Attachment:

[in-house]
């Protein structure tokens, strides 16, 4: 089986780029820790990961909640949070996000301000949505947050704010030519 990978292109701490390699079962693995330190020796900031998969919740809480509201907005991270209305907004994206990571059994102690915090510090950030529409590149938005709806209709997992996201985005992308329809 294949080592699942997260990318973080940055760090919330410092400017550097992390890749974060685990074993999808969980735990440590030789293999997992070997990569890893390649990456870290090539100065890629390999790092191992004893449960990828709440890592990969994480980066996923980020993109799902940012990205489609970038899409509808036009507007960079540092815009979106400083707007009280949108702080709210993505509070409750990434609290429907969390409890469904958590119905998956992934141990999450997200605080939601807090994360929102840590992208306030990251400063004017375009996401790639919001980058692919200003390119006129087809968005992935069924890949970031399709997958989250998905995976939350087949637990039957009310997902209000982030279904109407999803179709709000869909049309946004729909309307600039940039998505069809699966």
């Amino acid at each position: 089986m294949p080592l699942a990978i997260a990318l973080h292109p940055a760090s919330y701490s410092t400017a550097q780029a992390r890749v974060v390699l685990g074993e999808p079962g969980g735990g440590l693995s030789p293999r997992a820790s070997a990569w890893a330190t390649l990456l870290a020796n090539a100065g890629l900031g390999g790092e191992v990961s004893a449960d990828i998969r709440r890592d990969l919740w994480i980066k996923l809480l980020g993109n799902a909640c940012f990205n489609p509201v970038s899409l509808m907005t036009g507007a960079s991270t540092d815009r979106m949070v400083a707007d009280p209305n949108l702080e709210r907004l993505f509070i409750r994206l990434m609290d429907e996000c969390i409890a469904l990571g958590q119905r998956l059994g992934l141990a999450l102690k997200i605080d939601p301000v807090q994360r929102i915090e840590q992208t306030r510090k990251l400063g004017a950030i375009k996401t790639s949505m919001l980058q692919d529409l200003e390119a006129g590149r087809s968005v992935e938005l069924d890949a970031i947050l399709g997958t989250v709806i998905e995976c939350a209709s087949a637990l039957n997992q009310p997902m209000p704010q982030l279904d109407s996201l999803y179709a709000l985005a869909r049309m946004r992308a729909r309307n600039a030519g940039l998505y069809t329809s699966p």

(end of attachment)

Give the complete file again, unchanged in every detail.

[in-house]
């Protein structure tokens, strides 16, 4: 089986780029820790990961909640949070996000301000949505947050704010030519 990978292109701490390699079962693995330190020796900031998969919740809480509201907005991270209305907004994206990571059994102690915090510090950030529409590149938005709806209709997992996201985005992308329809 294949080592699942997260990318973080940055760090919330410092400017550097992390890749974060685990074993999808969980735990440590030789293999997992070997990569890893390649990456870290090539100065890629390999790092191992004893449960990828709440890592990969994480980066996923980020993109799902940012990205489609970038899409509808036009507007960079540092815009979106400083707007009280949108702080709210993505509070409750990434609290429907969390409890469904958590119905998956992934141990999450997200605080939601807090994360929102840590992208306030990251400063004017375009996401790639919001980058692919200003390119006129087809968005992935069924890949970031399709997958989250998905995976939350087949637990039957009310997902209000982030279904109407999803179709709000869909049309946004729909309307600039940039998505069809699966």
């Amino acid at each position: 089986m294949p080592l699942a990978i997260a990318l973080h292109p940055a760090s919330y701490s410092t400017a550097q780029a992390r890749v974060v390699l685990g074993e999808p079962g969980g735990g440590l693995s030789p293999r997992a820790s070997a990569w890893a330190t390649l990456l870290a020796n090539a100065g890629l900031g390999g790092e191992v990961s004893a449960d990828i998969r709440r890592d990969l919740w994480i980066k996923l809480l980020g993109n799902a909640c940012f990205n489609p509201v970038s899409l509808m907005t036009g507007a960079s991270t540092d815009r979106m949070v400083a707007d009280p209305n949108l702080e709210r907004l993505f509070i409750r994206l990434m609290d429907e996000c969390i409890a469904l990571g958590q119905r998956l059994g992934l141990a999450l102690k997200i605080d939601p301000v807090q994360r929102i915090e840590q992208t306030r510090k990251l400063g004017a950030i375009k996401t790639s949505m919001l980058q692919d529409l200003e390119a006129g590149r087809s968005v992935e938005l069924d890949a970031i947050l399709g997958t989250v709806i998905e995976c939350a209709s087949a637990l039957n997992q009310p997902m209000p704010q982030l279904d109407s996201l999803y179709a709000l985005a869909r049309m946004r992308a729909r309307n600039a030519g940039l998505y069809t329809s699966p």